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  • ARTS AND CULTURE

    Youths burned by the flames of self interest

    • Tim Kroenert
    • 26 June 2014

    When it comes to symbols of destruction and renewal, few are more potent than bushfires. That is particularly true in the Australian context. Galore's poignant coming-of-age story unfolds in the weeks prior to the 2003 Canberra bushfires. It is, in part, a rumination on adolescent self-centredness: its inevitability and inadequacy as a shield protecting the vulnerable, budding self from the flames of experience.

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  • AUSTRALIA

    Rudd resurrection no miracle cure for Labor

    • John Warhurst
    • 19 September 2011
    9 Comments

    If Rudd was re-installed as leader, Howard's Lazarus impersonation and Menzies' return to office in 1949 would have been outdone by the most remarkable twist ever in Australian politics. Only insiders know whether it might happen. Only voters know whether it might work.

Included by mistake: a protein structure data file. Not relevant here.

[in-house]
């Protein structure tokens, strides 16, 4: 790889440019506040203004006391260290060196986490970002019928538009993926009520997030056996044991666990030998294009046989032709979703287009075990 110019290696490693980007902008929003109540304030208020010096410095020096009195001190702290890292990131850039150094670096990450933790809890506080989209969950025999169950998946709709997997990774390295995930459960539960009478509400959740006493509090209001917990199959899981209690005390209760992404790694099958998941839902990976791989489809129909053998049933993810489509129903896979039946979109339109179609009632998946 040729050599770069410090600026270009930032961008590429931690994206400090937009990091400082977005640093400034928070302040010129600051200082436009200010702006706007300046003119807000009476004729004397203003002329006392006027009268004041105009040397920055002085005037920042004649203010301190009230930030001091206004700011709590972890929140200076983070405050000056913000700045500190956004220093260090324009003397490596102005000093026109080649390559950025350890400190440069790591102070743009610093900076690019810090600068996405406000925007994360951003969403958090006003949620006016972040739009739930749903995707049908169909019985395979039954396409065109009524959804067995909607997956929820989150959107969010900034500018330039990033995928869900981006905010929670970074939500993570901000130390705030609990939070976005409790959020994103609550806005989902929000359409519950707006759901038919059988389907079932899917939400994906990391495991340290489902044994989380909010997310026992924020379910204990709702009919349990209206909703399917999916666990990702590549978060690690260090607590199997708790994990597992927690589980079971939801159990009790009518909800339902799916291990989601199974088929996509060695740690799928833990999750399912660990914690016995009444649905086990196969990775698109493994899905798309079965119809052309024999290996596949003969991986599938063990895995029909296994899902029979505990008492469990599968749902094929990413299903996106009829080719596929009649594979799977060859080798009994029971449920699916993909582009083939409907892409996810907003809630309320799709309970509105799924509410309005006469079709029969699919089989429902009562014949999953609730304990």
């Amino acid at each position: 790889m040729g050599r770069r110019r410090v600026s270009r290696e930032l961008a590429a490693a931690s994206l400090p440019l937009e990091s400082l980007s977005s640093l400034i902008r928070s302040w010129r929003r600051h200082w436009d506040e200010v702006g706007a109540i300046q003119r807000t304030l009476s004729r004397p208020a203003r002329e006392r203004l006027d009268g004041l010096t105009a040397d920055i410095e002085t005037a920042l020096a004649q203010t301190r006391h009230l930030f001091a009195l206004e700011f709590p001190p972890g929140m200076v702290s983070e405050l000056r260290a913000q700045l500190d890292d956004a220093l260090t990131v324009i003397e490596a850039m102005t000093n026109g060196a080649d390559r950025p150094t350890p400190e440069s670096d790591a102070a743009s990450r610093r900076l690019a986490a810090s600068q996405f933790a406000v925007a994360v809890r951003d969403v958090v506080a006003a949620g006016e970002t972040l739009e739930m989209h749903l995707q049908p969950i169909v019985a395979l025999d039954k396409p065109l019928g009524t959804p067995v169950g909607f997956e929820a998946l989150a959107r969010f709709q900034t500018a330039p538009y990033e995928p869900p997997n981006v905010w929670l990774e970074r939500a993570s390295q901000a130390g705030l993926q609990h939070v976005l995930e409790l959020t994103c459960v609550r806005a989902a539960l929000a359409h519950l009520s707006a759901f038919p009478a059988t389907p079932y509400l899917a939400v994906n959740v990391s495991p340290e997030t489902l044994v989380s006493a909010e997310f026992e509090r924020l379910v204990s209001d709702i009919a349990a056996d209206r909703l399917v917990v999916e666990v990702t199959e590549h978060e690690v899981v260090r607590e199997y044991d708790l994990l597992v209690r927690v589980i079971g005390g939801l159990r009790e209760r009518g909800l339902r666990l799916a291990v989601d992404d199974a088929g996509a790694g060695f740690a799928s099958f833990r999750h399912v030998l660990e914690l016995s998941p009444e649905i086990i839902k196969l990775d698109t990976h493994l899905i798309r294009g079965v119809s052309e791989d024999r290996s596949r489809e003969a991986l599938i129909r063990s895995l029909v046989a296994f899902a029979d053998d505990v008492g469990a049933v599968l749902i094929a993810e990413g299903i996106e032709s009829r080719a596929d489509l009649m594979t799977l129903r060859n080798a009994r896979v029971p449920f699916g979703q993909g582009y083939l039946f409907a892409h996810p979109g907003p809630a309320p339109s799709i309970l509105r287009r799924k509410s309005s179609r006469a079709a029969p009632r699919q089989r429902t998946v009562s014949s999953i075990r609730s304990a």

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  • ARTS AND CULTURE

    Curry muncher

    • Roanna Gonsalves
    • 23 June 2009
    36 Comments

    Vincent and I were both international students from Bombay. He had lived here for a year while I had only arrived three months ago. We worked in the same Indian restaurant. The night of his attack, Vincent sounded upbeat on the train.

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  • ARTS AND CULTURE